Young people with tech skills across the Valley are being urged to join a program that aims to improve older Australians' digital skills and knowledge via a mentor-like relationship.
The Australian Government has launched a program called ''Young Mentors'' with local schools and community groups across the Hunter Valley encouraged to apply for the free digital mentoring initiative, according to Hunter MP Dan Repacholi.
"We know older Australians can be vulnerable online and the Young Mentors program is one way that seeks to improve the digital literacy of older Australians and protect them in the digital space," Mr Repacholi said.
"I encourage community groups and schools in the Hunter electorate to sign up for Young Mentors. This will fosters genuine connection between generations while making the online world a safer place we can all enjoy."
The program supports older Australians to get online while encouraging a greater sense of community and connection through interaction with young people.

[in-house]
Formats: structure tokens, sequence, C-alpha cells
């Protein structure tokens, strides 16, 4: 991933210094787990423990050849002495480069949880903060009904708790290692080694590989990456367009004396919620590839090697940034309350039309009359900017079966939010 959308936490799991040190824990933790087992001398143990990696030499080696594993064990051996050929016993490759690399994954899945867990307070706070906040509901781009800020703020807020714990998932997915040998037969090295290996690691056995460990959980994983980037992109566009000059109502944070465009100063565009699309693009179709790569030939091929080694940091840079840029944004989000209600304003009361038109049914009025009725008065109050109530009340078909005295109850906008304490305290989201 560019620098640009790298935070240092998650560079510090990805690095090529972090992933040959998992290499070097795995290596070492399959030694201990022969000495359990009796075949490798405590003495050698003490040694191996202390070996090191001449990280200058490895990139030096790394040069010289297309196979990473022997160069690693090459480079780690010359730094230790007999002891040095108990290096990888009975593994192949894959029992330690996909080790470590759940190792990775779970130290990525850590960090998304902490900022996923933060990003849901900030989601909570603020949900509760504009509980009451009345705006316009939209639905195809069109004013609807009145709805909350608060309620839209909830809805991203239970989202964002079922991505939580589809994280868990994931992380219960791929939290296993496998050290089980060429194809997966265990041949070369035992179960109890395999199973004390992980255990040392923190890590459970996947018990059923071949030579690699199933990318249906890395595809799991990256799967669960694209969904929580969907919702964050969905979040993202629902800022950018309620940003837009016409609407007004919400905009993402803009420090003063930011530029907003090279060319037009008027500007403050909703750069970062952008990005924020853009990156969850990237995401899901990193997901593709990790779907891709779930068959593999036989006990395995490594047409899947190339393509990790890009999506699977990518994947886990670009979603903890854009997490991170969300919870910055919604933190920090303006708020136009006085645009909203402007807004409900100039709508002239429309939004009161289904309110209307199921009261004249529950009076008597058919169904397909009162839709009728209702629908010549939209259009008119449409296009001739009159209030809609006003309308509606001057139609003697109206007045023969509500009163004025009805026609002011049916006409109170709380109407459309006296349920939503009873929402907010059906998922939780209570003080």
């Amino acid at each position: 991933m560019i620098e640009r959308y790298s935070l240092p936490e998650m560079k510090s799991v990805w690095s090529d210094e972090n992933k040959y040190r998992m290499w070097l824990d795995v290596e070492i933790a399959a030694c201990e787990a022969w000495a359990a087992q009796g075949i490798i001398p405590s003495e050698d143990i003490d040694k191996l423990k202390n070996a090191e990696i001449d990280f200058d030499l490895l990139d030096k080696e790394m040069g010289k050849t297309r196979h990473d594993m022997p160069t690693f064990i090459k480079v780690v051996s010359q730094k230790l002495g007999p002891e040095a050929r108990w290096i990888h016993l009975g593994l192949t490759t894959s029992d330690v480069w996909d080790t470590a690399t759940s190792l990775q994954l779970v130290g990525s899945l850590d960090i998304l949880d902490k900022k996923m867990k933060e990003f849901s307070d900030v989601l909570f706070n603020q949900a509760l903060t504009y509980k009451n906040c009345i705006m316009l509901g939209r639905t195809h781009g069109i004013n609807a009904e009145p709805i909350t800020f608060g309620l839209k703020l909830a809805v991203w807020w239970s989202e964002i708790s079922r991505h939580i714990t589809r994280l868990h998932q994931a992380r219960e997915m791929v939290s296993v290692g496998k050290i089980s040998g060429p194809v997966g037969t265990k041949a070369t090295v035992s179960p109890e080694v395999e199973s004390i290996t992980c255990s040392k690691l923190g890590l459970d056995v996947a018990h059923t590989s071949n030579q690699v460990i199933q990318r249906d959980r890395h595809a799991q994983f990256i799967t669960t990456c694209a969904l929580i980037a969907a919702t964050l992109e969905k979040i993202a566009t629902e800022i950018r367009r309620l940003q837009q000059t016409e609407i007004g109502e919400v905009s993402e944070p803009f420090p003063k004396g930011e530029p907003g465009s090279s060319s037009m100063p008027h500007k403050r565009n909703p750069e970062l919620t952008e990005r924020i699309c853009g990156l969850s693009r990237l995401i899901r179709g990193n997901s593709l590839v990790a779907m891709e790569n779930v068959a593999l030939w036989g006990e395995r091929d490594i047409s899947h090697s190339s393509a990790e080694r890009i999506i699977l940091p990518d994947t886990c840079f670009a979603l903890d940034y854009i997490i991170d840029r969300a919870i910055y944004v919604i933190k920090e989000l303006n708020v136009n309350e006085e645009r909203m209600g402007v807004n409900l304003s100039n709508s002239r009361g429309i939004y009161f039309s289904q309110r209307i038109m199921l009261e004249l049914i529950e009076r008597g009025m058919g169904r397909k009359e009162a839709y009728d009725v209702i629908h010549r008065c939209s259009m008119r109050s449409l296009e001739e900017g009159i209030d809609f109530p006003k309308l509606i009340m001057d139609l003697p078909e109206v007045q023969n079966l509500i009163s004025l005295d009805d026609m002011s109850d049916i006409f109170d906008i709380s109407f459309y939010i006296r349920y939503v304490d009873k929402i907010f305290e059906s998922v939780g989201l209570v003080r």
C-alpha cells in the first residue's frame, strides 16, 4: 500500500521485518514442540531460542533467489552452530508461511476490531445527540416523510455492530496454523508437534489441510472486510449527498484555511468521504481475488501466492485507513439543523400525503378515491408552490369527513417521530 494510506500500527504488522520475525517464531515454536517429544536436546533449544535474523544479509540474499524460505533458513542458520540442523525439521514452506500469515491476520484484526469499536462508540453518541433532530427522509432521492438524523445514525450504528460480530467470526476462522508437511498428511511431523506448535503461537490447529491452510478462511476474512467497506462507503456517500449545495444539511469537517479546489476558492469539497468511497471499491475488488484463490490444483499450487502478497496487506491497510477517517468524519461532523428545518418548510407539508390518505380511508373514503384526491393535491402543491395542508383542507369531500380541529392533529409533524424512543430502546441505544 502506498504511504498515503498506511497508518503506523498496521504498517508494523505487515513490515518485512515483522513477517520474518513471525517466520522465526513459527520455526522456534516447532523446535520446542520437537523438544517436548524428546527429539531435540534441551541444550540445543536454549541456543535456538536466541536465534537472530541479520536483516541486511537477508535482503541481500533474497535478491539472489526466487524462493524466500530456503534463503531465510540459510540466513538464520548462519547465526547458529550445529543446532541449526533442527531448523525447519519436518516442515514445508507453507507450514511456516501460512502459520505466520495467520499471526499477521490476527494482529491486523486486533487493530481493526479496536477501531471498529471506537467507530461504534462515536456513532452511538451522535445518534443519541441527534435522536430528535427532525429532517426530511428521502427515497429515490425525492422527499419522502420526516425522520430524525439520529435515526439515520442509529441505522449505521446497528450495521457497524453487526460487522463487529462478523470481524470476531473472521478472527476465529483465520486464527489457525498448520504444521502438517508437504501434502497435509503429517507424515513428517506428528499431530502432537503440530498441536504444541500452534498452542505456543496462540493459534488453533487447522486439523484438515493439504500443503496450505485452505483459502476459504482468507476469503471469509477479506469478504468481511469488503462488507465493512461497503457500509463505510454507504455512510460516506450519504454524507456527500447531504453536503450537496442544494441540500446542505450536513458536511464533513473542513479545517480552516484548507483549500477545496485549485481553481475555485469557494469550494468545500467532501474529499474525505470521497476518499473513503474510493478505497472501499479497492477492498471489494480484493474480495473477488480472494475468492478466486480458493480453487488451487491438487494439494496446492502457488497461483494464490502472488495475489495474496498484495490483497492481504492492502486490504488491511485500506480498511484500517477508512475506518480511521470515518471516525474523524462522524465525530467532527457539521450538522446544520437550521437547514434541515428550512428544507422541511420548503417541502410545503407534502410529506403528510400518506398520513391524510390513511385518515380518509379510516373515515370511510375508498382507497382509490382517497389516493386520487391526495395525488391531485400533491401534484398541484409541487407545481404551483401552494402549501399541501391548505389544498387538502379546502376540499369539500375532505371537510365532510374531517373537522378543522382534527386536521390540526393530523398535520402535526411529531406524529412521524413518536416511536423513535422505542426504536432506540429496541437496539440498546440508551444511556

It involves community organisations or groups partnering with secondary schools to coordinate one-hour mentoring sessions that are delivered weekly over a period of six weeks. The sessions focus specifically on the needs of the older learners.
According to Minister for Communications Michelle Rowland, mentoring can build confidence in using digital technology, which can create a greater sense of independence, provide access to more services and reduce feelings of loneliness and isolation.
"The Young Mentors program helps bridge the digital divide by connecting two groups that were particularly impacted through the COVID-19 pandemic - older Australians and young people," Ms Rowlands said.
The program is being rolled out nationally, inviting schools, councils, libraries, aged residential care facilities and other community groups to sign up to be part of Young Mentors.
To register or for more information visit esafety.gov.au/beconnectedyoungmentors.
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